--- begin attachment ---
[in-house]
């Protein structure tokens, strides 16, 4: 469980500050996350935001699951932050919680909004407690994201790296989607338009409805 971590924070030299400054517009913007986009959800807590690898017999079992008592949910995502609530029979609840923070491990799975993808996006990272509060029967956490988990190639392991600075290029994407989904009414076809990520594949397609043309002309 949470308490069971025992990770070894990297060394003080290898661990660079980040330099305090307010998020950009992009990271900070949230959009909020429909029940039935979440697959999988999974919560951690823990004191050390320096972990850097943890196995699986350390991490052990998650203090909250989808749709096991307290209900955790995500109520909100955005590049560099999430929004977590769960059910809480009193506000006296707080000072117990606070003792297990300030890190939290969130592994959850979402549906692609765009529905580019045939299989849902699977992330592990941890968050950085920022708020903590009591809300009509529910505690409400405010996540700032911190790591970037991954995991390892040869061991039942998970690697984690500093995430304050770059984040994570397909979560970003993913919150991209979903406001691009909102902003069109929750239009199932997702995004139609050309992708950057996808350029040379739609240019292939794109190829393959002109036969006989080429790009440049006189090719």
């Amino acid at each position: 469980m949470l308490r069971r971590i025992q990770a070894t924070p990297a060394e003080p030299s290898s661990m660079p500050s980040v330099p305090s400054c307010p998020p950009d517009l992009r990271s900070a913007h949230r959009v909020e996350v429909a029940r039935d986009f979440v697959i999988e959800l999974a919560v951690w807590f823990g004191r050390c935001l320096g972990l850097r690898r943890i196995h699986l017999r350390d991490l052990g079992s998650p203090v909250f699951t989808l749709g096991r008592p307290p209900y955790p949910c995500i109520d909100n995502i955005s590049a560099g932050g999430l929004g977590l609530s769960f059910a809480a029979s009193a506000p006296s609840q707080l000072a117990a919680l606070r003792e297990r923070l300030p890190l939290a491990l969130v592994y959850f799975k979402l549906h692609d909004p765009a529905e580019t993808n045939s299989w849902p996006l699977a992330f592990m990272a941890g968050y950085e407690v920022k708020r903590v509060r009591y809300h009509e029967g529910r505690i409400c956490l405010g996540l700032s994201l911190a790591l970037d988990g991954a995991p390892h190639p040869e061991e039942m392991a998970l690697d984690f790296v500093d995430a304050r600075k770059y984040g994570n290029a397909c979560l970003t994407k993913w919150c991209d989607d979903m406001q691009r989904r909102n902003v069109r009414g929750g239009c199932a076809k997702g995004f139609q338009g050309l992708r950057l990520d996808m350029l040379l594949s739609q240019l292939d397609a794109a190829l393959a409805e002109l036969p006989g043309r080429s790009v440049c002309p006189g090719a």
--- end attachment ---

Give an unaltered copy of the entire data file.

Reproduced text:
[in-house]
């Protein structure tokens, strides 16, 4: 469980500050996350935001699951932050919680909004407690994201790296989607338009409805 971590924070030299400054517009913007986009959800807590690898017999079992008592949910995502609530029979609840923070491990799975993808996006990272509060029967956490988990190639392991600075290029994407989904009414076809990520594949397609043309002309 949470308490069971025992990770070894990297060394003080290898661990660079980040330099305090307010998020950009992009990271900070949230959009909020429909029940039935979440697959999988999974919560951690823990004191050390320096972990850097943890196995699986350390991490052990998650203090909250989808749709096991307290209900955790995500109520909100955005590049560099999430929004977590769960059910809480009193506000006296707080000072117990606070003792297990300030890190939290969130592994959850979402549906692609765009529905580019045939299989849902699977992330592990941890968050950085920022708020903590009591809300009509529910505690409400405010996540700032911190790591970037991954995991390892040869061991039942998970690697984690500093995430304050770059984040994570397909979560970003993913919150991209979903406001691009909102902003069109929750239009199932997702995004139609050309992708950057996808350029040379739609240019292939794109190829393959002109036969006989080429790009440049006189090719």
């Amino acid at each position: 469980m949470l308490r069971r971590i025992q990770a070894t924070p990297a060394e003080p030299s290898s661990m660079p500050s980040v330099p305090s400054c307010p998020p950009d517009l992009r990271s900070a913007h949230r959009v909020e996350v429909a029940r039935d986009f979440v697959i999988e959800l999974a919560v951690w807590f823990g004191r050390c935001l320096g972990l850097r690898r943890i196995h699986l017999r350390d991490l052990g079992s998650p203090v909250f699951t989808l749709g096991r008592p307290p209900y955790p949910c995500i109520d909100n995502i955005s590049a560099g932050g999430l929004g977590l609530s769960f059910a809480a029979s009193a506000p006296s609840q707080l000072a117990a919680l606070r003792e297990r923070l300030p890190l939290a491990l969130v592994y959850f799975k979402l549906h692609d909004p765009a529905e580019t993808n045939s299989w849902p996006l699977a992330f592990m990272a941890g968050y950085e407690v920022k708020r903590v509060r009591y809300h009509e029967g529910r505690i409400c956490l405010g996540l700032s994201l911190a790591l970037d988990g991954a995991p390892h190639p040869e061991e039942m392991a998970l690697d984690f790296v500093d995430a304050r600075k770059y984040g994570n290029a397909c979560l970003t994407k993913w919150c991209d989607d979903m406001q691009r989904r909102n902003v069109r009414g929750g239009c199932a076809k997702g995004f139609q338009g050309l992708r950057l990520d996808m350029l040379l594949s739609q240019l292939d397609a794109a190829l393959a409805e002109l036969p006989g043309r080429s790009v440049c002309p006189g090719a």